Buprenorphine for cocaine and opiate dependence

Thomas R. Kosten, Yale University School of Medicine
Mark I. Rosen, Yale University School of Medicine
Richard S. Schottenfeld, Yale University School of Medicine
Douglas M. Ziedonis, University of Massachusetts Medical School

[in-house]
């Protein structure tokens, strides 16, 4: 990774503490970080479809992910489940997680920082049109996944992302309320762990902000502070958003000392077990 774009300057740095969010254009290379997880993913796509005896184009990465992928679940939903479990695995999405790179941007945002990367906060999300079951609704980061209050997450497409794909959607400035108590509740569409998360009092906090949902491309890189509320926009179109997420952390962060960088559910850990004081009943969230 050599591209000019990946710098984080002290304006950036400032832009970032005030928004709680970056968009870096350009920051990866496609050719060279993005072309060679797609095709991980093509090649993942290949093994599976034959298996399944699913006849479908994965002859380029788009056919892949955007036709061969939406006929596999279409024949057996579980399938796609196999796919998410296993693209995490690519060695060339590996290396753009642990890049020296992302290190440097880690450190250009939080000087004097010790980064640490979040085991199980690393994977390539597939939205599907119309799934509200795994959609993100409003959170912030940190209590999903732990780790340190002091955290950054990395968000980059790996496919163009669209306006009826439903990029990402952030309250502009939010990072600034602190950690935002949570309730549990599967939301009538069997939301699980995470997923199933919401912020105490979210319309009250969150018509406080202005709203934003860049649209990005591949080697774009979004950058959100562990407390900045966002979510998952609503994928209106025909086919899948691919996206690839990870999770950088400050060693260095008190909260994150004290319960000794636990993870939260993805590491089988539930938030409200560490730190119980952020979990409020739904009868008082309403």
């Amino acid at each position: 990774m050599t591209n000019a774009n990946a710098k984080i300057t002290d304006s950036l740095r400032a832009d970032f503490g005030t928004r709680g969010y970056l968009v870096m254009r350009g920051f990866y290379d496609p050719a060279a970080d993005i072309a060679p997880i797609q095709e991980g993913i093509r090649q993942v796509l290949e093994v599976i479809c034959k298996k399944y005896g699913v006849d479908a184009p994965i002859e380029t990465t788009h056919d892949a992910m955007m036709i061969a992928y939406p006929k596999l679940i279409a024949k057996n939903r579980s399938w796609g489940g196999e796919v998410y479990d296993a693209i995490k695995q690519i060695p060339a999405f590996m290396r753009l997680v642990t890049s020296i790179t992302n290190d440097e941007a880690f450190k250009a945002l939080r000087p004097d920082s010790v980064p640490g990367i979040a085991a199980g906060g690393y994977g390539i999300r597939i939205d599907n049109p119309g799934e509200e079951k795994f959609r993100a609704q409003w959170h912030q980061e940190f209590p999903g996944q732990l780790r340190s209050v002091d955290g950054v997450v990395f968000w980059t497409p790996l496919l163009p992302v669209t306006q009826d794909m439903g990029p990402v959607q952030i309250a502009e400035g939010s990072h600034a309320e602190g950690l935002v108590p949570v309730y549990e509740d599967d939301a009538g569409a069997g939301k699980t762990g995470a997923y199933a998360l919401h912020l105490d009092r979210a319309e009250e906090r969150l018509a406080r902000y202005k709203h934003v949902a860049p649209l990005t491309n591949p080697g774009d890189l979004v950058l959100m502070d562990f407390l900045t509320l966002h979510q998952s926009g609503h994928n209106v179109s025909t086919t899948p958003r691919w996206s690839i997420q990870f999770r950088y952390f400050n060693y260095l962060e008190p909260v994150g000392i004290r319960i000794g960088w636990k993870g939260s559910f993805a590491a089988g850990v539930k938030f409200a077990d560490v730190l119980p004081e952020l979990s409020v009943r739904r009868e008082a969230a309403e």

Buprenorphine, a mixed opioid agonist/antagonist, has been examined not only for the treatment of opioid dependence, but also for concurrent dependence on both opioids and cocaine. Preliminary human studies have suggested that buprenorphine treatment may be associated with significantly less cocaine abuse than is treatment with methadone maintenance. Preclinical studies in both primates and rodents have also indicated that buprenorphine may reduce cocaine self-administration and attenuate place preference for cocaine. Two double-blind, randomized clinical trials comparing buprenorphine with methadone have failed to demonstrate that buprenorphine is superior to methadone in reducing cocaine abuse. However, the trial by Kosten and associates has suggested a larger reduction in cocaine abuse at 6 mg than at 2 mg daily of buprenorphine. This dose dependence is consistent with cocaine challenge studies in which buprenorphine attenuated cocaine effects at 4 mg, but not at 2 mg, daily.